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10 Rules for a Kinder Workplace

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Oct 14, 2015


Nearly 30 years ago, Andy Burness, MBA ’81, created a self-manned public relations firm, launching campaigns to bring awareness little-known, world-changing ideas. The firm, Burness, has helped its clients protect the Amazon rainforest, fight hunger and childhood obesity, promote agricultural research for African families, and showcase innovation in community colleges.

From a one-man-show to a company with more than 60 employees, Burness has built up his firm with virtually no turnover in the senior ranks. Part of the reason is the emphasis placed on fostering an exceptional work environment. On four occasions, the firm was been named one of the “best places to work” in the Washington, D.C., region by either The Washington Post or Washingtonian.

Borrowing from the recently retired David Letterman, here is Burness’ top-10 list for how to build employee engagement while retaining and growing satisfied clients:

10. It starts and ends with values. Few people at Burness would see themselves as “working in PR.” They are driven instead by a higher purpose, which the firm defines as “empowering people with information to improve the human condition and advance social change.”

9.  It’s not about the money. Fair pay is important, but people also need to feel valued, challenged and appreciated.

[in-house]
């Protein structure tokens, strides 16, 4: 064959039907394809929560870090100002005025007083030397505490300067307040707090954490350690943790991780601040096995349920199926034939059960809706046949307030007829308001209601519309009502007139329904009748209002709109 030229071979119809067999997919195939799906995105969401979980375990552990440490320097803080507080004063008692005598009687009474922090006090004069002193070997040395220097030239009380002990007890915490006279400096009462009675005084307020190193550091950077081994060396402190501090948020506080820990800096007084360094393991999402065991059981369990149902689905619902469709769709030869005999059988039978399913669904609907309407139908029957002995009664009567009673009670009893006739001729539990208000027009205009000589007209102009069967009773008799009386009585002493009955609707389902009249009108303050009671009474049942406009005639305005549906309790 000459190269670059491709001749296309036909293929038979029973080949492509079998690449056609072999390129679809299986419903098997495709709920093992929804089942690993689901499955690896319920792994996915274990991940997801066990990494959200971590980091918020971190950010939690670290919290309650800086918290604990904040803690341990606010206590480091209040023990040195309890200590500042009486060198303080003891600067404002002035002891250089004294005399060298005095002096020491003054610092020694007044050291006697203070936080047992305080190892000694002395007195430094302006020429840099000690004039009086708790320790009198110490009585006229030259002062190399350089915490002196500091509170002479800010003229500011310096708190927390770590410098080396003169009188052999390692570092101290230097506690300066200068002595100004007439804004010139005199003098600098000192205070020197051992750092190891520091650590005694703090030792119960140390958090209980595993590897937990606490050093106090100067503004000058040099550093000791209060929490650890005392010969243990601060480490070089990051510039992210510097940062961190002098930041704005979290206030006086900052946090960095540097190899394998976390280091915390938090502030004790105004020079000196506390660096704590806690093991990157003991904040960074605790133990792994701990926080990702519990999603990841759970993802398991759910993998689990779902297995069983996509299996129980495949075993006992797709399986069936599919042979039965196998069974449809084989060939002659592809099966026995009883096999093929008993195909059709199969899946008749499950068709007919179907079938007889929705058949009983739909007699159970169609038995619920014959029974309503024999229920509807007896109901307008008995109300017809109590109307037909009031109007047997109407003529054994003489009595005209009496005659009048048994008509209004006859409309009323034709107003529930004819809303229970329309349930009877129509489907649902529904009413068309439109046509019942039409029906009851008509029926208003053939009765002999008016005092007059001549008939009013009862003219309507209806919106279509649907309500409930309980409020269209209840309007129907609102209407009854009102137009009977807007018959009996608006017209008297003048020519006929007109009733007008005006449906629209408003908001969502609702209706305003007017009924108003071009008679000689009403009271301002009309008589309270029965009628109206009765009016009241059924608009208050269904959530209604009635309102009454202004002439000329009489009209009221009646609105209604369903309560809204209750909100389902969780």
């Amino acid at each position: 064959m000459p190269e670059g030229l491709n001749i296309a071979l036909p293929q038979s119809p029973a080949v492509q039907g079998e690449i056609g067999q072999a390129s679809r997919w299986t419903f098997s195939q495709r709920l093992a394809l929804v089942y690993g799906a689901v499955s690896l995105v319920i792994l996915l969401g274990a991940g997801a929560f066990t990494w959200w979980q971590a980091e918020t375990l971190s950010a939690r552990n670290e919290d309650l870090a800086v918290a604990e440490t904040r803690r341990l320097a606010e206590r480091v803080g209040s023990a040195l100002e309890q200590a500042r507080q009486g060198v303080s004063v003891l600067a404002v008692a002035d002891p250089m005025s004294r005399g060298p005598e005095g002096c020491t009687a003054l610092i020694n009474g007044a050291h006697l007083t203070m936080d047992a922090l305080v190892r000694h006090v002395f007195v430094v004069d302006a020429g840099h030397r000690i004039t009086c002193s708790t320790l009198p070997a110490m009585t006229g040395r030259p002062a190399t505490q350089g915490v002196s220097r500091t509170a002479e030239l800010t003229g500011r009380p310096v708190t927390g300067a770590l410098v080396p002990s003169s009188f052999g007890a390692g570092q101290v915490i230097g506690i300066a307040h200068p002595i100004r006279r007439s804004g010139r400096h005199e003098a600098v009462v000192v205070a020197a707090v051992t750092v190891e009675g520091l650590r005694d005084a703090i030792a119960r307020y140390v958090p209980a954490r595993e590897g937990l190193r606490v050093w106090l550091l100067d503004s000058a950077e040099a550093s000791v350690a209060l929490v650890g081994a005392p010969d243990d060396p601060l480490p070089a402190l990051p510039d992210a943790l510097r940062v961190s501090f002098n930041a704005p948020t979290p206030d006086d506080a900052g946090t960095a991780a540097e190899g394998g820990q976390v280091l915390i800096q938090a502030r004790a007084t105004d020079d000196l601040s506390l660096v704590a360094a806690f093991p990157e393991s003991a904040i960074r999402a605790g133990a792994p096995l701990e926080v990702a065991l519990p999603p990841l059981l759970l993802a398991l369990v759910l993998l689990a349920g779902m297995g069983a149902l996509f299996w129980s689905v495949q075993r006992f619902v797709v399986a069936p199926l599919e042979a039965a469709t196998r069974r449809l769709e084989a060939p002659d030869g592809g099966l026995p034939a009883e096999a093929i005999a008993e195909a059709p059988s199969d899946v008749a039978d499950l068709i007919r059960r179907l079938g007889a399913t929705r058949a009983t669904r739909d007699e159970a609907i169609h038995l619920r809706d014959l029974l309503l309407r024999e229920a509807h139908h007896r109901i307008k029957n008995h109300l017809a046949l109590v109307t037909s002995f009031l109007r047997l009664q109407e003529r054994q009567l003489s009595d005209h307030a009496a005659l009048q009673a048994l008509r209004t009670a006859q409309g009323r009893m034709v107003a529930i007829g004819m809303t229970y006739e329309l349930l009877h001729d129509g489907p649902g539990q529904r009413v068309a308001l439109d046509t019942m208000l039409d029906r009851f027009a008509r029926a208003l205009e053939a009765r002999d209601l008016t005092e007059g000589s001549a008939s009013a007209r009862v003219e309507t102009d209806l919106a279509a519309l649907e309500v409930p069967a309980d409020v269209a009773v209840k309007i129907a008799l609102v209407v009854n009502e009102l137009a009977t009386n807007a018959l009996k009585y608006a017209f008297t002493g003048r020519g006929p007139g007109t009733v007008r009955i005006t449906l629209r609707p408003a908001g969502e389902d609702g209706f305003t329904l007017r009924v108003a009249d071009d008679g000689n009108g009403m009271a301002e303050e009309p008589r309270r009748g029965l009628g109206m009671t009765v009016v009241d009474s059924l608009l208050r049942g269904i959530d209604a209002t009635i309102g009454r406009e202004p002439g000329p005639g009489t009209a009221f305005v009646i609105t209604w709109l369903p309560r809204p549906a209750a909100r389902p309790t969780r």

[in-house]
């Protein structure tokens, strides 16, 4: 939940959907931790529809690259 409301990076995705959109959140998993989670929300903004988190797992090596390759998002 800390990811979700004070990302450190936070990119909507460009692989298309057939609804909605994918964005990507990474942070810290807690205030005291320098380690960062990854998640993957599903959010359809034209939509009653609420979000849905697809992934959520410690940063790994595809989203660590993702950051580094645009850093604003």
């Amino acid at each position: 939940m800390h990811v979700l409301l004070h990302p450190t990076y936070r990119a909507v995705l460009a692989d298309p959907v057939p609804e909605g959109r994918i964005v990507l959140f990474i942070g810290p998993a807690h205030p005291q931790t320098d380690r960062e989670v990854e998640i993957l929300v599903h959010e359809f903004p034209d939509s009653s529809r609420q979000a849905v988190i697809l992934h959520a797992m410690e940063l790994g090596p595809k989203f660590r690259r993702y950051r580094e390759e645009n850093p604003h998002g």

8. Anticipate. Pay attention to employees’ needs and initiate appropriate action. Don’t wait to be asked.

7. Follow the Golden Rule. If an employee wants something, first consider, “What would I rightfully expect if I were the employee and not the boss?”

6. Be a family. The workplace is not home, and colleagues have boundaries. But, to the extent possible, workplaces should reflect a functional family environment.

5. Share ownership. Culture belongs to everyone. Good things happen when people view their jobs as more than just a source of income.

4. Be present. Technology allows flexibility to work remotely. But there is no substitute for face-to-face interaction.

3. Share credit. When people are appreciated and fairly paid, they stop worrying about personal recognition. Humility rules.

2. Throw a good party. The last thing we want is for a company event to be seen as a bummer or obligation.

1. Demand high standards. We ask only three things of our employees: Work hard, do great work and be a team player.

Andy Burness, MBA ’81, is founder and president of global communications firm Burness. A longer version of this article appeared March 25, 2015, in Smith Brain Trust